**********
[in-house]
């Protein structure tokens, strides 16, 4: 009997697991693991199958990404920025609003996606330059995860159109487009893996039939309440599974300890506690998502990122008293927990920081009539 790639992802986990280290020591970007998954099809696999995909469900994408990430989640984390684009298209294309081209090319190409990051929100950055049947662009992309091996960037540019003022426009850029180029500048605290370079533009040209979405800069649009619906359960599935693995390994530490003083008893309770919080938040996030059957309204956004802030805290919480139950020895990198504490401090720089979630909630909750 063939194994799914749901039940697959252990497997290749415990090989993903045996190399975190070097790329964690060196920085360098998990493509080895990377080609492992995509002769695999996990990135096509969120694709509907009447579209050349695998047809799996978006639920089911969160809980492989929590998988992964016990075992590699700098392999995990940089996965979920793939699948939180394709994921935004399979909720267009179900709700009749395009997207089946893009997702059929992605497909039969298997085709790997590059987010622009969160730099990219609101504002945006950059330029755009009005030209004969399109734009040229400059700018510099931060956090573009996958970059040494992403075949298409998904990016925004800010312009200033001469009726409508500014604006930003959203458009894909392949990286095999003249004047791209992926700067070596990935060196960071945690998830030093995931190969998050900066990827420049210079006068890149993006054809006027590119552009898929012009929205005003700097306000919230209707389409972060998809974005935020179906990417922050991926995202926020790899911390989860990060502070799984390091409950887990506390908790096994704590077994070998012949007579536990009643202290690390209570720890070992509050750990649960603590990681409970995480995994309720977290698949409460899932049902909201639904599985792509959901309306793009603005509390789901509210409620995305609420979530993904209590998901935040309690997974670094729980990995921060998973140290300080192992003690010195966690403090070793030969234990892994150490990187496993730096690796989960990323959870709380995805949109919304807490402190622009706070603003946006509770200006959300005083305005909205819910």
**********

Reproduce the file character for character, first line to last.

[in-house]
């Protein structure tokens, strides 16, 4: 009997697991693991199958990404920025609003996606330059995860159109487009893996039939309440599974300890506690998502990122008293927990920081009539 790639992802986990280290020591970007998954099809696999995909469900994408990430989640984390684009298209294309081209090319190409990051929100950055049947662009992309091996960037540019003022426009850029180029500048605290370079533009040209979405800069649009619906359960599935693995390994530490003083008893309770919080938040996030059957309204956004802030805290919480139950020895990198504490401090720089979630909630909750 063939194994799914749901039940697959252990497997290749415990090989993903045996190399975190070097790329964690060196920085360098998990493509080895990377080609492992995509002769695999996990990135096509969120694709509907009447579209050349695998047809799996978006639920089911969160809980492989929590998988992964016990075992590699700098392999995990940089996965979920793939699948939180394709994921935004399979909720267009179900709700009749395009997207089946893009997702059929992605497909039969298997085709790997590059987010622009969160730099990219609101504002945006950059330029755009009005030209004969399109734009040229400059700018510099931060956090573009996958970059040494992403075949298409998904990016925004800010312009200033001469009726409508500014604006930003959203458009894909392949990286095999003249004047791209992926700067070596990935060196960071945690998830030093995931190969998050900066990827420049210079006068890149993006054809006027590119552009898929012009929205005003700097306000919230209707389409972060998809974005935020179906990417922050991926995202926020790899911390989860990060502070799984390091409950887990506390908790096994704590077994070998012949007579536990009643202290690390209570720890070992509050750990649960603590990681409970995480995994309720977290698949409460899932049902909201639904599985792509959901309306793009603005509390789901509210409620995305609420979530993904209590998901935040309690997974670094729980990995921060998973140290300080192992003690010195966690403090070793030969234990892994150490990187496993730096690796989960990323959870709380995805949109919304807490402190622009706070603003946006509770200006959300005083305005909205819910």